var candidates = new HashSet<ProviderCandidate>();
  foreach (var encoding in encodings)
  {
    var encodingName = encoding.Value;
    //Quality involves a very complex algorithm. You can refer to it if you are interested
    var quality = encoding.Quality.GetValueOrDefault(1);
    //Quality must be greater than 0
    if (quality < double.Epsilon)
    {
      continue;
    }
    //Match the encoding name in the request header with the encoding name in the providers compression algorithm
    //It can be seen from this that the priority of matching has something to do with the order of registering providers
    for (int i = 0; i < _providers.Length; i++)
    {
      var provider = _providers[i];
      if (StringSegment.Equals(provider.EncodingName, encodingName, StringComparison.OrdinalIgnoreCase))
      {
        candidates.Add(new ProviderCandidate(provider.EncodingName, quality, i, provider));
      }
    }
    //If the encoding name in the request header is *, the matching is performed in all registered providers
    if (StringSegment.Equals("*", encodingName, StringComparison.Ordinal))
    {
      for (int i = 0; i < _providers.Length; i++)
      {
        var provider = _providers[i];
        candidates.Add(new ProviderCandidate(provider.EncodingName, quality, i, provider));
      }
      break;
    }
    //If the encoding name in the request header is identity, the response is not encoded
    if (StringSegment.Equals("identity", encodingName, StringComparison.OrdinalIgnoreCase))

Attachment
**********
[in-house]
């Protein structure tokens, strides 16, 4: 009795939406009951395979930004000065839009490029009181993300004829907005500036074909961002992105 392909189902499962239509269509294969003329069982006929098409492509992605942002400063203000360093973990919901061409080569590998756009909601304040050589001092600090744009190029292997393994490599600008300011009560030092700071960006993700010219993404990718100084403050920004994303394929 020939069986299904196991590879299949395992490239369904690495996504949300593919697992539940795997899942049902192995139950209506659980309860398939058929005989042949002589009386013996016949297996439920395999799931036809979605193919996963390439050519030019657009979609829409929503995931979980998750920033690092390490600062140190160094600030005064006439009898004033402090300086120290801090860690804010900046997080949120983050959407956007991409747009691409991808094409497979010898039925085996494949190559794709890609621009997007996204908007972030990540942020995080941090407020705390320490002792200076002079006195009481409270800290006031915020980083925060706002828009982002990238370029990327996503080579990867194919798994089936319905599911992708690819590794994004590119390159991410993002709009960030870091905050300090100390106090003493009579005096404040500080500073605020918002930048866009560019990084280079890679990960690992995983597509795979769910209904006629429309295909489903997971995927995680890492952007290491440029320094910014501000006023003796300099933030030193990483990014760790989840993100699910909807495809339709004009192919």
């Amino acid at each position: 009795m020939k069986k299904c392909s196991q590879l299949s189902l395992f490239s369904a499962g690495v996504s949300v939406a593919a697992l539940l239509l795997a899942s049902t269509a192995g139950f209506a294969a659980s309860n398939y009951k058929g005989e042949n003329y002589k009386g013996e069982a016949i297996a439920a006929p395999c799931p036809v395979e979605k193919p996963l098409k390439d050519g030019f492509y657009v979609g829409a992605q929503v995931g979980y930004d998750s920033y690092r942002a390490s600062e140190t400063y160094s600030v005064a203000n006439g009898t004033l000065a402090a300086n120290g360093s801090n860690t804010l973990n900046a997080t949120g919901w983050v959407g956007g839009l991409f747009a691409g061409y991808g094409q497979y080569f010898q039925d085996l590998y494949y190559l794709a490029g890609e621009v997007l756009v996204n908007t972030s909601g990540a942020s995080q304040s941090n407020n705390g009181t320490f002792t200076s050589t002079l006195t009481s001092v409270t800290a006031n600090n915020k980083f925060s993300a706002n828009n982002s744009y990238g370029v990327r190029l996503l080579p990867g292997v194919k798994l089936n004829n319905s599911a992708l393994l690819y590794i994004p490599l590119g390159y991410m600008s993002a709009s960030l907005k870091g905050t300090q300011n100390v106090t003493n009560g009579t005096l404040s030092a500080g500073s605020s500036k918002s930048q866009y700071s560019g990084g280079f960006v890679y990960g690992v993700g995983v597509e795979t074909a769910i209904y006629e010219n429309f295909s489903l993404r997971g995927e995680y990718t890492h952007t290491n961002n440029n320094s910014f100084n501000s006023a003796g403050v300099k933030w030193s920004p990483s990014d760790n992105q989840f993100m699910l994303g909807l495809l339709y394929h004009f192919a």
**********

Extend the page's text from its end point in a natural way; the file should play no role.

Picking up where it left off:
{
      candidates.Add(new ProviderCandidate(encodingName.Value, quality, priority: int.MaxValue, provider: null));
    }
  }

  ICompressionProvider selectedProvider = null;
  //If there is only one match, return it directly
  if (candidates.Count <= 1)
  {
    selectedProvider = candidates.FirstOrDefault().Provider;
  }
  else
  {
    //If there are multiple matches, the first one will be matched according to the reverse quality order and the positive priority order
    selectedProvider = candidates
      .OrderByDescending(x => x.Quality)
      .ThenBy(x => x.Priority)
      .First().Provider;
  }
  //If there is no match to selectedprovider or identity, null will be returned directly
  if (selectedProvider == null)
  {
    return null;
  }
  return selectedProvider;
}

Through the above introduction, we can roughly understand the general working mode of response compression, and briefly summarize it

  • First, set the compression related algorithm type or the mimeType of the compression target
  • Secondly, we can set the compression level, which will determine the quality and performance of compression